A gray partridge on the snow in the Okanogan. (Photo courtesy Tom Kogut)

Through most of the year the gray partridge moves unseen through the bunchgrasses on the higher ridges surrounding Yakima. Winter snow makes it harder for this “chicken” to hide and only then does it become much easier to spot.

Native to Europe and parts of Asia, the partridge was first introduced into the United States in the late 1700s as a game bird. In Washington, it was first released in the late 1800s and has become established east of the Cascades in open country.

Eastward across North America, gray partridges are common in the northern Great Plains states and the prairie provinces of Canada.

How to spot one: Few people except game bird hunters see this elusive species, except in winter when deep snow pushes it into view. It is a relatively quiet bird, too, calling odd, scratchy notes only at dawn or dusk, or when flushed. If seen, it is somewhat similar to the chukar, another introduced gamebird.

Both have rufous coloration in their tails, only visible in flight. On the rare occasions you get a good look, note the orange patch on its head, gray neck and breast, and especially the bold streaks on its sides, with a dark belly patch.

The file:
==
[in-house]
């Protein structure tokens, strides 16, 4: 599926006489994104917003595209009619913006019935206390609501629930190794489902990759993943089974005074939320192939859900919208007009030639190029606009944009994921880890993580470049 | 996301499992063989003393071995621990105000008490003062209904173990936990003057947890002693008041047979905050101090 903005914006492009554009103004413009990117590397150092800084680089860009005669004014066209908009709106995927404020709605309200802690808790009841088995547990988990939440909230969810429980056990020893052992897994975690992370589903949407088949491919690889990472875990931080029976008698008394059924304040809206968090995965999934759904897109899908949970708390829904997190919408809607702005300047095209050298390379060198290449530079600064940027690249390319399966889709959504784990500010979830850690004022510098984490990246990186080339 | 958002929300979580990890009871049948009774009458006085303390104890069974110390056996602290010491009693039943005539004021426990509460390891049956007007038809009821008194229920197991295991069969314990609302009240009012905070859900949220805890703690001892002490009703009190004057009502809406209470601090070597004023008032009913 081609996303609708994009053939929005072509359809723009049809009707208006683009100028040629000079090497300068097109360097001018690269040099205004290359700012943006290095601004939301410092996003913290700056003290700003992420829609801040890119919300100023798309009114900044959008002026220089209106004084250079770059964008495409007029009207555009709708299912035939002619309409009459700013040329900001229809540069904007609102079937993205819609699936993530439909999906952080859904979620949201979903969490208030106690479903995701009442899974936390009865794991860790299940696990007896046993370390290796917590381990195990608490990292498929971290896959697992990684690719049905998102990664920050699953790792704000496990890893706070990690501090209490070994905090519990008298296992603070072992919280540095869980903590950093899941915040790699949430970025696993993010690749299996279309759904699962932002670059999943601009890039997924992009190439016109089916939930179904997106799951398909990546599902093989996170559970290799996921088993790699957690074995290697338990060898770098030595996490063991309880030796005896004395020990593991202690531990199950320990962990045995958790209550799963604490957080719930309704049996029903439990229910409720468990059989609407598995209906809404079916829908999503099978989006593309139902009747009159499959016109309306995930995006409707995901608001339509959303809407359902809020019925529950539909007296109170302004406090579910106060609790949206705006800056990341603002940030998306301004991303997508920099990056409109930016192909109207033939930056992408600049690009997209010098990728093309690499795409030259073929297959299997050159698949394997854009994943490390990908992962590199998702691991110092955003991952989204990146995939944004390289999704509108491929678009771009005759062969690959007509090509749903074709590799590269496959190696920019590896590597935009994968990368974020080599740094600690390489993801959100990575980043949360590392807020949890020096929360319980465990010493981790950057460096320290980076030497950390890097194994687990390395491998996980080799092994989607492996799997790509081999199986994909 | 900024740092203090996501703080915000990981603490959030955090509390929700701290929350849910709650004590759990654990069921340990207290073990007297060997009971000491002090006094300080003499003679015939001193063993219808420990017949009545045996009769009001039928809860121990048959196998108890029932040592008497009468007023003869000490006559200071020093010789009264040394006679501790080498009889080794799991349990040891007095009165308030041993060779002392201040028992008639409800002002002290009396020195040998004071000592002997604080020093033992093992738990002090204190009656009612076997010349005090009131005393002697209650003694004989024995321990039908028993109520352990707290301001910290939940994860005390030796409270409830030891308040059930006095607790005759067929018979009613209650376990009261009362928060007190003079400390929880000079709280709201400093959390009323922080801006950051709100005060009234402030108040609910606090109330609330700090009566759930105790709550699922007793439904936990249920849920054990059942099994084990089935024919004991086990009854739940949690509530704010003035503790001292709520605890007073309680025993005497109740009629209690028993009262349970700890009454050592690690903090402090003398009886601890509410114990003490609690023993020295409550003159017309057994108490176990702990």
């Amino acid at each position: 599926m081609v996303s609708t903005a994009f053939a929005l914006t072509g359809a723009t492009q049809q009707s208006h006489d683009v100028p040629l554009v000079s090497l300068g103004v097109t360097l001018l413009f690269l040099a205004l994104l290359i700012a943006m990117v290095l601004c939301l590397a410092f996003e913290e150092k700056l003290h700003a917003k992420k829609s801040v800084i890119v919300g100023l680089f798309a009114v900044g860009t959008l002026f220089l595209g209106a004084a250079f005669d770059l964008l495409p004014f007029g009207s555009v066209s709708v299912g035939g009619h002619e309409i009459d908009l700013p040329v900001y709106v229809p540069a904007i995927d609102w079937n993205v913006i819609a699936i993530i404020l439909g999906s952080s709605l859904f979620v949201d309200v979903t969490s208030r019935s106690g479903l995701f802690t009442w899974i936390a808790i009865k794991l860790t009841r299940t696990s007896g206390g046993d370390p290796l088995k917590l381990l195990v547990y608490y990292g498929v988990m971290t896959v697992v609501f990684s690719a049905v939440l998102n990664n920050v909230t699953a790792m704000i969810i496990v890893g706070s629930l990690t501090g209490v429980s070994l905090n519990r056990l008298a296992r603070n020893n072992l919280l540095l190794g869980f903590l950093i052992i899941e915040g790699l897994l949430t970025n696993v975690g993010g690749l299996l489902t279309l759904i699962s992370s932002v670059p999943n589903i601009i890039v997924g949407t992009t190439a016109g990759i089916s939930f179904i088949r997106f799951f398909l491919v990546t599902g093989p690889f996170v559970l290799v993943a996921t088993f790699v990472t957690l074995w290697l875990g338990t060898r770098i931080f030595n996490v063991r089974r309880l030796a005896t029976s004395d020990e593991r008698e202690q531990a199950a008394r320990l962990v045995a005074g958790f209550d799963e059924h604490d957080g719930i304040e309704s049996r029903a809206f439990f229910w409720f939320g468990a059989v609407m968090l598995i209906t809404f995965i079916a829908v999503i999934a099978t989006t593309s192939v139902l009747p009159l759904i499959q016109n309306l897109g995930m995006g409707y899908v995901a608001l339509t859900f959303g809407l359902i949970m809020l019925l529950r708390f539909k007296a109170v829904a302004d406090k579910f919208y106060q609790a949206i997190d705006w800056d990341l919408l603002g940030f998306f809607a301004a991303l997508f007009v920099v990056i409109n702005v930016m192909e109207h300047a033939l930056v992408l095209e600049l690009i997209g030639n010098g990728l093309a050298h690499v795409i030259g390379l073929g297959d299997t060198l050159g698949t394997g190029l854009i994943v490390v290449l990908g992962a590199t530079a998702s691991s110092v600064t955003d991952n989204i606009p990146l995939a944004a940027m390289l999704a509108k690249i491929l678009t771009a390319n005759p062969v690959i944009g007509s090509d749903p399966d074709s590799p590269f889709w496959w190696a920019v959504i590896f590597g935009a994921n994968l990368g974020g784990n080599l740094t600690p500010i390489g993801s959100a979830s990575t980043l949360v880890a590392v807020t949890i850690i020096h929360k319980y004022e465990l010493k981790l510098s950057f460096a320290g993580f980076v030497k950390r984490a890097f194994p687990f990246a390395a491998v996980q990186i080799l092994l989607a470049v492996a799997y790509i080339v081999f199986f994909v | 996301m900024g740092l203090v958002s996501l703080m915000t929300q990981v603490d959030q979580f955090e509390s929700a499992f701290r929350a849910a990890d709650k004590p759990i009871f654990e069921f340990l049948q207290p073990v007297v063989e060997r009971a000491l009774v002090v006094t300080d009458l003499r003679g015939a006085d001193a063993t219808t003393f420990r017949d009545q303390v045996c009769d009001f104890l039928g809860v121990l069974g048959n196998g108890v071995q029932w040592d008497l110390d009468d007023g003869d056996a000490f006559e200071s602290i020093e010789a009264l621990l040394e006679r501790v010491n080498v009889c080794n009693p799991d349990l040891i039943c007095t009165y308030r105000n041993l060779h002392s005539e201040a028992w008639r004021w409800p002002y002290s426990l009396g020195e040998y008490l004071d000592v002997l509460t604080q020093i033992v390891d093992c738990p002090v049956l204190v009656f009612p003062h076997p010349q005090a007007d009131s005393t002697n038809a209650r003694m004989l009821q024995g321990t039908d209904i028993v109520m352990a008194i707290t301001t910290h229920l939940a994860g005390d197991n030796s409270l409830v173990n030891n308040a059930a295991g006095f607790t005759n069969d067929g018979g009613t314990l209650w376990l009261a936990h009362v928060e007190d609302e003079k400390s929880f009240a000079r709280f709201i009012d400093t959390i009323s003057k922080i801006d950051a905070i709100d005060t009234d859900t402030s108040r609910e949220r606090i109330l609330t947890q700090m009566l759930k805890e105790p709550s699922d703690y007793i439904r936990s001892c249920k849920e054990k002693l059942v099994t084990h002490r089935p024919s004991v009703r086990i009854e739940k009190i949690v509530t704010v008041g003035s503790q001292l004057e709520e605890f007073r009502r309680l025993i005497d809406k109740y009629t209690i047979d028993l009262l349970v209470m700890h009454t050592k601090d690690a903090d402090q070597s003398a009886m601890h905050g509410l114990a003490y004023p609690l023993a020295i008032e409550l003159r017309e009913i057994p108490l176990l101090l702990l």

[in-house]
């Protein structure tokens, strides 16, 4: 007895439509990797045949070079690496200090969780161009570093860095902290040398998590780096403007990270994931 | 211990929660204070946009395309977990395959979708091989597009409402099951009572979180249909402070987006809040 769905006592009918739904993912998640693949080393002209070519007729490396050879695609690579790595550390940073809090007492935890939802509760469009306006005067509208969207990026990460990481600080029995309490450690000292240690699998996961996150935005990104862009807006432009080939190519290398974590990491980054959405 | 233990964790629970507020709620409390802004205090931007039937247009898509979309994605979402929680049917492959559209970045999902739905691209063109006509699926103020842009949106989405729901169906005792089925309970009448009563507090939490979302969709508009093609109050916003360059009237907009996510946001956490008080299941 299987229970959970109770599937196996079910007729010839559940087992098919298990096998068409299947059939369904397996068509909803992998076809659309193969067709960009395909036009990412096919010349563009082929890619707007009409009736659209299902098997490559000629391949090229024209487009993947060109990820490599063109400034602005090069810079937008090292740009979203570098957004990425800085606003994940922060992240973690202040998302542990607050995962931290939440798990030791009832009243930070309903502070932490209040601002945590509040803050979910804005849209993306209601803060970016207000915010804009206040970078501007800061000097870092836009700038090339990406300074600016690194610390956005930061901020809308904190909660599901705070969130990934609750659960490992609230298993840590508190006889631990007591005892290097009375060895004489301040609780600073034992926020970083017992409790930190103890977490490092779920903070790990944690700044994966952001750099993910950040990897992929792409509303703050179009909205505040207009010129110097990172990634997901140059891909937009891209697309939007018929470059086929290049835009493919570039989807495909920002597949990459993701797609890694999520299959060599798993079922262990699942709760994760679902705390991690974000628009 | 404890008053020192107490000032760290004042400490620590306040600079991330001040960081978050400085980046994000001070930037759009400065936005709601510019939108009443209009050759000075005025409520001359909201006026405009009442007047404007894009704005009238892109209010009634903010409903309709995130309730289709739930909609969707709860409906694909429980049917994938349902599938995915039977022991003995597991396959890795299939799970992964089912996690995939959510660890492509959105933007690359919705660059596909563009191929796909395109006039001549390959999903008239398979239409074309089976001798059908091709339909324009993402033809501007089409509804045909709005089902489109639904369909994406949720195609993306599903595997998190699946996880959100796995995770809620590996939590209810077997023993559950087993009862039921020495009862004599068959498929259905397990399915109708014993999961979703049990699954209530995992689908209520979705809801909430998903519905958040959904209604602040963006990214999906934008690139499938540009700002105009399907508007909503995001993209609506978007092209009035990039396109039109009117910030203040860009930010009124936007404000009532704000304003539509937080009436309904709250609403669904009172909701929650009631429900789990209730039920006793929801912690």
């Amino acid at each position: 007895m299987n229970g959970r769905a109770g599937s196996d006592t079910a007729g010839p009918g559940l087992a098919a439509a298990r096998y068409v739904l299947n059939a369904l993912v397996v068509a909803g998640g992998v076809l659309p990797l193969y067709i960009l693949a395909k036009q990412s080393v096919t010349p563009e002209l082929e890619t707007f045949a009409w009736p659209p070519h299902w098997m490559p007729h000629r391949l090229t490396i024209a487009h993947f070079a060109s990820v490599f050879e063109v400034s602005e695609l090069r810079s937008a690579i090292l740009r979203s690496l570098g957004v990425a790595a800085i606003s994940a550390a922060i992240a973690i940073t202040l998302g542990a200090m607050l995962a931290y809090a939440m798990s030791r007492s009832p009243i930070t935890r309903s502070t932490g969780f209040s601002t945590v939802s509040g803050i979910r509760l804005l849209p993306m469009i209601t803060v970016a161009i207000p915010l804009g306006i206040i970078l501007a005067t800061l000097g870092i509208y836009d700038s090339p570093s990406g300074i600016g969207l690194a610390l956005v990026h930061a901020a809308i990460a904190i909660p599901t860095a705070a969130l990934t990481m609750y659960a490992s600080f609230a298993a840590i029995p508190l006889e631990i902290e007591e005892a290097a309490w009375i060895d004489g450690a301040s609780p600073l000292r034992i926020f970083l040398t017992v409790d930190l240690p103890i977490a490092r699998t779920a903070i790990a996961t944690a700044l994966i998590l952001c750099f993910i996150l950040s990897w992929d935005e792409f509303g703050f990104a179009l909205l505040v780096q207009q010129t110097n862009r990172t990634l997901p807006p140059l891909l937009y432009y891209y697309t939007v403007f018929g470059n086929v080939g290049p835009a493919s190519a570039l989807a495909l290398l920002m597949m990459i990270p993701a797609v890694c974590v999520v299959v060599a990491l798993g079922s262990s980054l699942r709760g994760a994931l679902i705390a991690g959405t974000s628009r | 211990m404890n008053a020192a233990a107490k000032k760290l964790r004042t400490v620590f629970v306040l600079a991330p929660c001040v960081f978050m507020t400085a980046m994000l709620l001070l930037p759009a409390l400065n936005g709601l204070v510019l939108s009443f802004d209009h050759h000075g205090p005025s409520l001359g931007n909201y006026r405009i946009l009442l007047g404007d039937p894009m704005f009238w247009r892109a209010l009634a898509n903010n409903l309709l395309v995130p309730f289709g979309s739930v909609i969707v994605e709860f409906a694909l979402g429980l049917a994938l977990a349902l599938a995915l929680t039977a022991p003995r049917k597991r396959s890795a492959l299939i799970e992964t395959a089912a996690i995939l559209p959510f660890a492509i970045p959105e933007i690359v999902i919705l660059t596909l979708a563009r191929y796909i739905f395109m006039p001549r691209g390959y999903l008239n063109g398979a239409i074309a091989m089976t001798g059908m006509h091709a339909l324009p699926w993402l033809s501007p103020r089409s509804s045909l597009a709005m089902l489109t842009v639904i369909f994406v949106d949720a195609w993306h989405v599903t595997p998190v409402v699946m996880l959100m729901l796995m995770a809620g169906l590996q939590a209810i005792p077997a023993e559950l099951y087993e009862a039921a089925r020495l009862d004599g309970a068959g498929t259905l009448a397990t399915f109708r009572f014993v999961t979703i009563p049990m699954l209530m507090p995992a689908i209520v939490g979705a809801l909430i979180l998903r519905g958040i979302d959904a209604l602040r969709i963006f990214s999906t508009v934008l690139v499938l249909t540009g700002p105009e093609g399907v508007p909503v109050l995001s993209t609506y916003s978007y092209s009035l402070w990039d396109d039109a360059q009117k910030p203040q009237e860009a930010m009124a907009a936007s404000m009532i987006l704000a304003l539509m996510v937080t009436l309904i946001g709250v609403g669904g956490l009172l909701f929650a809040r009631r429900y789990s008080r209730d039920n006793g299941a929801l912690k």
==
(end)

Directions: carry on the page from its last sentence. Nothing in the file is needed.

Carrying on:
Where and when: In southcentral Washington, look for the gray partridge on the north-facing flanks of all the Yakima Fold Belt ridges, as well as grassier parts of the Cascade foothills. Why north aspects of the ridges? These slopes have much greater soil moisture through the dry and hot summer and have resisted the onslaught of weedy invasives, especially cheatgrass, retaining their native cover of bunchgrasses. Chukars favor rocky slopes, especially those mantled in the introduced cheatgrass, which is very important in their winter diet.

Can’t recall when your school won that state title? Need to settle a bet? One place for decades of Valley sports.

Elsewhere, look for partridges adjacent to wheat fields in the Horse Heaven Hills and widely all across eastern Washington in similar farm country. The Yakima Training Center (which you can visit with a recreational permit) provides the greatest opportunity to view this species in our area.

Chow time: Seeds of grasses are taken all year, as is waste grain in wheat country. In spring and summer, tender green leaves are eagerly taken. The chicks, particularly when young, seek insect fare.

Home life: The male in courtship shows off its dark belly patch and streaked sides to a prospective mate who approaches slowly with its head bobbing. The nest is a very simple affair, a shallow bowl lined with grass and leaves in dense cover. The female lays a big clutch, usually 10-20 eggs but in rare exceptions up to 23 and begins incubating these after the last is laid. She alone incubates for 20-25 days.

All the eggs hatch at the same day. The chicks are precocial from the start and follow both parents to insect-rich areas in the grasslands and shrub-steppe. The young can take short flights after two weeks and are full-grown by four months. They stay with their parents through their first winter.

Wildlife Moment, focusing on native wildlife, typically runs in Outdoors on the first Thursday of the month, with the cooperation of the Yakima Valley Aububon Society.